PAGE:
Disasters & Social Media

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When disaster strikes it is crucial that citizens are well-informed of the situation, and that they know how to respond. Thanks to social media, citizens can be continuously informed of ongoing updates rather than waiting for the six o’clock news to learn what is happening.

Houston et al. (2015) says, “compared to traditional media, web- based social media technologies are characterised by greater capacity, dependability, and interactivity, each of which may be advantageous for disaster communication.” (p. 4). Social media’s ability to assuage citizen fears by being able to directly communicate with them is a great advantage that traditional media lacks.

Students of Macewan University saw an example of this on October 25, 2016 when Macewan was threatened with an act of terror. Macewan posted information about the threat via social media, and included a link to their website for more information. Unfortunately, for social media platforms like Twitter, there aren’t enough characters to provide detailed information, which is why they linked to their website.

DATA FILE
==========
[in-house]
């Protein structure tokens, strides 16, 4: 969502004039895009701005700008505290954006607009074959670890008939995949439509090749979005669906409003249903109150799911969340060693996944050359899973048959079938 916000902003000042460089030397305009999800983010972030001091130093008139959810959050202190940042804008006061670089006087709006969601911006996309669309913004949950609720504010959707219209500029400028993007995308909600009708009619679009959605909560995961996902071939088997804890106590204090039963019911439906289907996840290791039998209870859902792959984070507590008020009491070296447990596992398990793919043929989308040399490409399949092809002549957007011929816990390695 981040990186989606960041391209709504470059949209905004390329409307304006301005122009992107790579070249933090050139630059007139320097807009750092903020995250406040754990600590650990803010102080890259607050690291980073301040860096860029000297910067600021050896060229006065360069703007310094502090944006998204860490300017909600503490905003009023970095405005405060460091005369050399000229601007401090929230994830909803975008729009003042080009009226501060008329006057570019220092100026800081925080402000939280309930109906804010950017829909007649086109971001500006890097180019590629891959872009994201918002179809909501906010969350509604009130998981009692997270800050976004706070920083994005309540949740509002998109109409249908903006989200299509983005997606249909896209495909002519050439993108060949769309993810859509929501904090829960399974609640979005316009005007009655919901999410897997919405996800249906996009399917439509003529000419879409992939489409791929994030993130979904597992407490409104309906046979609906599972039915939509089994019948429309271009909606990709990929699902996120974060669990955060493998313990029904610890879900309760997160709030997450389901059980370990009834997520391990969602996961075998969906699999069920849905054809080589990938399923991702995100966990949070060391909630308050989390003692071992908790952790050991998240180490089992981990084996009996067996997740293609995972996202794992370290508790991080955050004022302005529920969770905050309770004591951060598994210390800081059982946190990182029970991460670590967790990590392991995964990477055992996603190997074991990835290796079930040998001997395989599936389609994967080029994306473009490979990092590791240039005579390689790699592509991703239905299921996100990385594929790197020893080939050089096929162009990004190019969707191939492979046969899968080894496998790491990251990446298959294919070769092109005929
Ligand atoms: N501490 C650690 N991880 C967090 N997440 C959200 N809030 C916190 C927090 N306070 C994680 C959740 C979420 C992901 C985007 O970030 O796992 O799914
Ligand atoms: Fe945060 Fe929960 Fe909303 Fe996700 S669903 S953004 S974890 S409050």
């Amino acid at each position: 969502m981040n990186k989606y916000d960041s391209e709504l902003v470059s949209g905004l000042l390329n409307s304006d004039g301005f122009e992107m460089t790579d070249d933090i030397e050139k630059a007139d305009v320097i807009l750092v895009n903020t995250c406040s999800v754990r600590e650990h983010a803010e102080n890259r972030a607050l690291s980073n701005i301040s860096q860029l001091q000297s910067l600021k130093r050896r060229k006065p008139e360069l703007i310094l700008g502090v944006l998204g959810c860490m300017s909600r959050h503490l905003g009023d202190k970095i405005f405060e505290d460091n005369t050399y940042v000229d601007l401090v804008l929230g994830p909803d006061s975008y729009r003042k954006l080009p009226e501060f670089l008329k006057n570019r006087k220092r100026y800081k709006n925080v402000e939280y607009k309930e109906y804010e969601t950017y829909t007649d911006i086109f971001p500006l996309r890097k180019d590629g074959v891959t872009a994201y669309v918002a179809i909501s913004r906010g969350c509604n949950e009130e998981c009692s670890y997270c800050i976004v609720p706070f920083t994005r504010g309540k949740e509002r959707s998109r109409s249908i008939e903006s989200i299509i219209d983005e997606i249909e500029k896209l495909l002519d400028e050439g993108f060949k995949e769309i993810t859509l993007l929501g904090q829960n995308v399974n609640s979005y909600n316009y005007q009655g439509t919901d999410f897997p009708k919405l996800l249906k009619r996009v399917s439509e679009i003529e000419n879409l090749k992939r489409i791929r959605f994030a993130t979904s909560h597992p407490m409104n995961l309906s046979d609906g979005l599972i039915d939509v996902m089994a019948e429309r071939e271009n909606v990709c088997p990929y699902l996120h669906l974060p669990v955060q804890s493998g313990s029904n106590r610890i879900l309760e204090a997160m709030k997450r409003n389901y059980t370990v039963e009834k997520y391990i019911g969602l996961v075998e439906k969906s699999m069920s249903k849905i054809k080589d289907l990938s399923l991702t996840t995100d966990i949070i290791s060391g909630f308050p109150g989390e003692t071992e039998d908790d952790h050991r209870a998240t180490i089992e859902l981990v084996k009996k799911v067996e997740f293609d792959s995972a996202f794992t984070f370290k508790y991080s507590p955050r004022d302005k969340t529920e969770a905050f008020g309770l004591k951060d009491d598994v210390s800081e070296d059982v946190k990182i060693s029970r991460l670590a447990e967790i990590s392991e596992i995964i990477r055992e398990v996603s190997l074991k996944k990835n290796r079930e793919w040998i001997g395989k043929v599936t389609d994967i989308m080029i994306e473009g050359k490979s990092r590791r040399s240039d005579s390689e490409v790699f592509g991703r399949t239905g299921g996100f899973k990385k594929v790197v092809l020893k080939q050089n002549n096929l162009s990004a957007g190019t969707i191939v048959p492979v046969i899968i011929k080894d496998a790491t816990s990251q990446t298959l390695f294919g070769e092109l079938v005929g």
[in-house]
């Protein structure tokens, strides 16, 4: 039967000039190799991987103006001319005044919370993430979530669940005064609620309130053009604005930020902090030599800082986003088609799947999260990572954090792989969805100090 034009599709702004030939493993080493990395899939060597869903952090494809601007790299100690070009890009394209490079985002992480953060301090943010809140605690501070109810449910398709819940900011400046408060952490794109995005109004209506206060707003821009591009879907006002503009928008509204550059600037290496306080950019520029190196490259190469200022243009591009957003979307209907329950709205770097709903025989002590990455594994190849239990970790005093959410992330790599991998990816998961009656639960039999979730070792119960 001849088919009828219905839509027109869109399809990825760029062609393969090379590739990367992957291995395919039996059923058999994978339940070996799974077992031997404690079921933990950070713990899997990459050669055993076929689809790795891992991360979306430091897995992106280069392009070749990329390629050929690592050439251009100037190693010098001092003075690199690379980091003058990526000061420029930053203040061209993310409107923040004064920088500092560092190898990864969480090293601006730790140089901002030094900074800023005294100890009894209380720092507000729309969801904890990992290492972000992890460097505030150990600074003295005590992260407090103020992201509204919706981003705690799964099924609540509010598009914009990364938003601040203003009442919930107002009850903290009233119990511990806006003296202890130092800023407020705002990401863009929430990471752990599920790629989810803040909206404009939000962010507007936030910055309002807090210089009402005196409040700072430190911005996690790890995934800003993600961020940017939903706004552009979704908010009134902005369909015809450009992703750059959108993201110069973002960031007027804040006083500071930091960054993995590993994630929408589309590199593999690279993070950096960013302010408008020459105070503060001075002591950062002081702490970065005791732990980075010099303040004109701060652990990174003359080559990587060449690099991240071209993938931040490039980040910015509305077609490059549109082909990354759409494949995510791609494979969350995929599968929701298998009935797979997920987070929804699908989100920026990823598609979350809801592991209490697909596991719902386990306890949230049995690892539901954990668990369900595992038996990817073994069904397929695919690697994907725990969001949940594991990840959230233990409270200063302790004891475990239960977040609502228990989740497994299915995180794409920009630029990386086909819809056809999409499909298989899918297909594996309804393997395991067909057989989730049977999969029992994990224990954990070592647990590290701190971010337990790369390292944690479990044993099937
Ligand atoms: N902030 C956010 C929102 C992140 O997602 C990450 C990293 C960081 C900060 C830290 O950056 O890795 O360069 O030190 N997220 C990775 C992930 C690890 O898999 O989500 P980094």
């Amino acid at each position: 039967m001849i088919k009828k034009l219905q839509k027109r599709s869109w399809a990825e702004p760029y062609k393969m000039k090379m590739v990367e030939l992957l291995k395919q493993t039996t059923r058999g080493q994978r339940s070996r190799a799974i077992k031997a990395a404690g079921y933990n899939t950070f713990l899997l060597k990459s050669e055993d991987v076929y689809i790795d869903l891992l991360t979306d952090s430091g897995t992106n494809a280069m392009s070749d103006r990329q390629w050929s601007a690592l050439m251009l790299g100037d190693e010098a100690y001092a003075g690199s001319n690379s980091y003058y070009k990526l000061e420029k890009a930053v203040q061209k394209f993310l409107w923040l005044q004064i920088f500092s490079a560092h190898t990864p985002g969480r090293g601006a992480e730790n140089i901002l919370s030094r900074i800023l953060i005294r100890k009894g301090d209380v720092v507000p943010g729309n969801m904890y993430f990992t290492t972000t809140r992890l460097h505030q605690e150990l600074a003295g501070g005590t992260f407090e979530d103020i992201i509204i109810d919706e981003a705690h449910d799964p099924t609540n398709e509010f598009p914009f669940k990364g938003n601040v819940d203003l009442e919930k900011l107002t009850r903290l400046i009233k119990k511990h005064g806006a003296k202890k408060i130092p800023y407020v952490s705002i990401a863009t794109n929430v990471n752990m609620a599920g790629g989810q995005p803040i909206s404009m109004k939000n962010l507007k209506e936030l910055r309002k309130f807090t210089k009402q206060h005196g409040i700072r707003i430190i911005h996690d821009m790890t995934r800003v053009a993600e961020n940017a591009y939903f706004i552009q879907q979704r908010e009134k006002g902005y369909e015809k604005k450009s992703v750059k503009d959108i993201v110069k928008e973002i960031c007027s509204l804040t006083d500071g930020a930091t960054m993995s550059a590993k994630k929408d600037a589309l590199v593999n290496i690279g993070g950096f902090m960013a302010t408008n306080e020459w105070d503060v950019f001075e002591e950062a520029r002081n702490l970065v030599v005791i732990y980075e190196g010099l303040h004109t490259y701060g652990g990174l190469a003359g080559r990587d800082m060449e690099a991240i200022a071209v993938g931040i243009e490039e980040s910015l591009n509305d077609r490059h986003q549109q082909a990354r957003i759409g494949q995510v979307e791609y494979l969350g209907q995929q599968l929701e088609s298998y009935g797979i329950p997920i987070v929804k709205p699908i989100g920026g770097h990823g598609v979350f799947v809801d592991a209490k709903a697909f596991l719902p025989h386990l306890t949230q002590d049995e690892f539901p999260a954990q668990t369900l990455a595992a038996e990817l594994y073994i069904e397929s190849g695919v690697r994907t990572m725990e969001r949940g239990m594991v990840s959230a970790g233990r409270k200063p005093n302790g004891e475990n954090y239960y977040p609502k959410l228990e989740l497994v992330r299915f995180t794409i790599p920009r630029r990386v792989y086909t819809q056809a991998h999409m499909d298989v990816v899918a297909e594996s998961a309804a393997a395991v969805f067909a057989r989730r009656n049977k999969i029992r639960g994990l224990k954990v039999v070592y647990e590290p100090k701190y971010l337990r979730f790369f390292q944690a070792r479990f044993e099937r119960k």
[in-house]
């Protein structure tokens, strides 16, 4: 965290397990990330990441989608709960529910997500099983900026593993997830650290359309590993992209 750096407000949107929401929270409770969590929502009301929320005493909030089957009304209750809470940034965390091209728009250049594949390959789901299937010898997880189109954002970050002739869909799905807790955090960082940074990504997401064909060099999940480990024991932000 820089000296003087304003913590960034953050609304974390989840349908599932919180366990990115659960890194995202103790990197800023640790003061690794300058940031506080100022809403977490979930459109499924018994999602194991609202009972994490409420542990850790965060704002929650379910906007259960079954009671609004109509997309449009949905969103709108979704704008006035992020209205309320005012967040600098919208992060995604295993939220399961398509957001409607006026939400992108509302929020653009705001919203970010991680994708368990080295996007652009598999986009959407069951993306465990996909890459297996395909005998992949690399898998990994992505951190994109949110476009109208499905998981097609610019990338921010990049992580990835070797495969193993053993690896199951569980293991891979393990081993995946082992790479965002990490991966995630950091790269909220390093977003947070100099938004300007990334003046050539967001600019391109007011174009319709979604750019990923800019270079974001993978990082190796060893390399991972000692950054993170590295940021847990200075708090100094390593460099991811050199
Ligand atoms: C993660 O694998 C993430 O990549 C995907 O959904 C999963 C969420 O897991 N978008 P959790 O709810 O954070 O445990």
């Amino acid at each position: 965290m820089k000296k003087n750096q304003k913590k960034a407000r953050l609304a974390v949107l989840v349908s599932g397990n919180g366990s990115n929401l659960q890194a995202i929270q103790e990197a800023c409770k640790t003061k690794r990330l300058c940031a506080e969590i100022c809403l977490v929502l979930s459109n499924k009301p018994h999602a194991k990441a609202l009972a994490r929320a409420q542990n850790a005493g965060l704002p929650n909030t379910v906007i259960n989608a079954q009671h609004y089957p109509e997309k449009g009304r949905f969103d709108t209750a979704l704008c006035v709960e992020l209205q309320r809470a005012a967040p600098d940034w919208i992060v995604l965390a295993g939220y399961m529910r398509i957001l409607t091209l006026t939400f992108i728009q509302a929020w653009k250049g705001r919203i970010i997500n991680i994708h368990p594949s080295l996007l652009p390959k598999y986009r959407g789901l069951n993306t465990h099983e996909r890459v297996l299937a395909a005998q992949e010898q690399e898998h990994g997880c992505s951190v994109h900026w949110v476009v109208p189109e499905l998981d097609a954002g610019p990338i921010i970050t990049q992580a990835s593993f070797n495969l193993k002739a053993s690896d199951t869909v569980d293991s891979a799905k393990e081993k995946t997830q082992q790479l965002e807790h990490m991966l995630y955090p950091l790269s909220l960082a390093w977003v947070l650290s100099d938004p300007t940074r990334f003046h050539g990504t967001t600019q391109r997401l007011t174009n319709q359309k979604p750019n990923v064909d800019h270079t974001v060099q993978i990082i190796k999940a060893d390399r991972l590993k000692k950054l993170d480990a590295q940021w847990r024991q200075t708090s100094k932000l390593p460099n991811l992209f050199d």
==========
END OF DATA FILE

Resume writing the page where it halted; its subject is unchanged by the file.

Though short of substance, the tweet spread quickly amongst the students. It’s actually how I learned about the threat, one of my friends retweeted that post which in turn showed up on my feed when I checked Twitter that morning. Unfortunately, there was a lack of information that resulted in rumors about the act of terror. Due to the strong police presence at Macewan, this act of terror had to be something serious. Was it a bomb? A shooting? Why was the school still open? Many people tweeted Macewan asking many questions, but most were directed to their website.

When social media spreads disaster response information, it is typically before the situation has completely unfolded. They still don’t have the full story, and can’t answer all of the populace’s questions. Social media is a great tool for spreading disaster responses, but a lack of information can cause rumors and fear among citizens. There is certainly room for improvement, and as Houston et al. says, “Effective disaster communication may prevent a disaster or lessen its impact, whereas ineffective disaster communication may cause a disaster or make its effects worse.” (p. 1).

Source(s):

Houston, J., Hawthorne, J., Park, E., Hode, M., Halliwell, M., David, R., . . . Griffith, S. (2015). Social media and disasters: a functional framework for social media use in disaster planning, response, and research. Disasters, 39(1), 1-22. Retrieved from: http://content.ebscohost.com.ezproxy.macewan.ca/ContentServer.asp?EbscoContent=dGJyMNXb4kSeqLQ4zdnyOLCmr06eqK9Sr6i4SLWWxWXS&ContentCustomer=dGJyMPGqt0uyrLVRuePfgeyx43zx1%2B6B&T=P&P=AN&S=R&D=a9h&K=99906422

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